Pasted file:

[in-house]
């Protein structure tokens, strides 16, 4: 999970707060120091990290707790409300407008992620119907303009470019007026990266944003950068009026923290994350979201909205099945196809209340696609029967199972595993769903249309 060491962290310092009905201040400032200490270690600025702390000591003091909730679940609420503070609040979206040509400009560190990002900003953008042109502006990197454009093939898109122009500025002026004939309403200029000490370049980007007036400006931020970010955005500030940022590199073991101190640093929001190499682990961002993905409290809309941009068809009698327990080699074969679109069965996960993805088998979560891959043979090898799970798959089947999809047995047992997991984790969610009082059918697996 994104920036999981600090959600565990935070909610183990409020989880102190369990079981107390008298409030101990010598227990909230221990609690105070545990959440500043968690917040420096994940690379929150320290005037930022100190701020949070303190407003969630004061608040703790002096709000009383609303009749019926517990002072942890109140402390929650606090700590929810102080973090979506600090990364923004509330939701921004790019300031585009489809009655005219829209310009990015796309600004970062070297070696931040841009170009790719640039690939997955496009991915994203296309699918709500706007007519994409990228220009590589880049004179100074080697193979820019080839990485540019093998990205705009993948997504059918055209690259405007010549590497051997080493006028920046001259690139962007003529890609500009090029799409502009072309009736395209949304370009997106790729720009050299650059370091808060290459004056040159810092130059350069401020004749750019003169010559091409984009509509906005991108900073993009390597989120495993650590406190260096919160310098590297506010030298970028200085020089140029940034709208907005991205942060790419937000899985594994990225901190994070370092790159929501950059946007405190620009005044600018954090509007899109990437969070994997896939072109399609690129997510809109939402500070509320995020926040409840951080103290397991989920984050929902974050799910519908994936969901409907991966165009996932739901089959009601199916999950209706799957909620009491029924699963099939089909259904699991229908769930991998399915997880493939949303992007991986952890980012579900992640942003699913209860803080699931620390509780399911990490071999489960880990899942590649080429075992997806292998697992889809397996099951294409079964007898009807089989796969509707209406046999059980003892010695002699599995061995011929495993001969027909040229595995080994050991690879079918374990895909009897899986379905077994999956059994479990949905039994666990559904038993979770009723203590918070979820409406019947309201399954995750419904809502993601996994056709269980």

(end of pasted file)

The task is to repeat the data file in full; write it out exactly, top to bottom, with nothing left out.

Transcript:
[in-house]
């Protein structure tokens, strides 16, 4: 999970707060120091990290707790409300407008992620119907303009470019007026990266944003950068009026923290994350979201909205099945196809209340696609029967199972595993769903249309 060491962290310092009905201040400032200490270690600025702390000591003091909730679940609420503070609040979206040509400009560190990002900003953008042109502006990197454009093939898109122009500025002026004939309403200029000490370049980007007036400006931020970010955005500030940022590199073991101190640093929001190499682990961002993905409290809309941009068809009698327990080699074969679109069965996960993805088998979560891959043979090898799970798959089947999809047995047992997991984790969610009082059918697996 994104920036999981600090959600565990935070909610183990409020989880102190369990079981107390008298409030101990010598227990909230221990609690105070545990959440500043968690917040420096994940690379929150320290005037930022100190701020949070303190407003969630004061608040703790002096709000009383609303009749019926517990002072942890109140402390929650606090700590929810102080973090979506600090990364923004509330939701921004790019300031585009489809009655005219829209310009990015796309600004970062070297070696931040841009170009790719640039690939997955496009991915994203296309699918709500706007007519994409990228220009590589880049004179100074080697193979820019080839990485540019093998990205705009993948997504059918055209690259405007010549590497051997080493006028920046001259690139962007003529890609500009090029799409502009072309009736395209949304370009997106790729720009050299650059370091808060290459004056040159810092130059350069401020004749750019003169010559091409984009509509906005991108900073993009390597989120495993650590406190260096919160310098590297506010030298970028200085020089140029940034709208907005991205942060790419937000899985594994990225901190994070370092790159929501950059946007405190620009005044600018954090509007899109990437969070994997896939072109399609690129997510809109939402500070509320995020926040409840951080103290397991989920984050929902974050799910519908994936969901409907991966165009996932739901089959009601199916999950209706799957909620009491029924699963099939089909259904699991229908769930991998399915997880493939949303992007991986952890980012579900992640942003699913209860803080699931620390509780399911990490071999489960880990899942590649080429075992997806292998697992889809397996099951294409079964007898009807089989796969509707209406046999059980003892010695002699599995061995011929495993001969027909040229595995080994050991690879079918374990895909009897899986379905077994999956059994479990949905039994666990559904038993979770009723203590918070979820409406019947309201399954995750419904809502993601996994056709269980």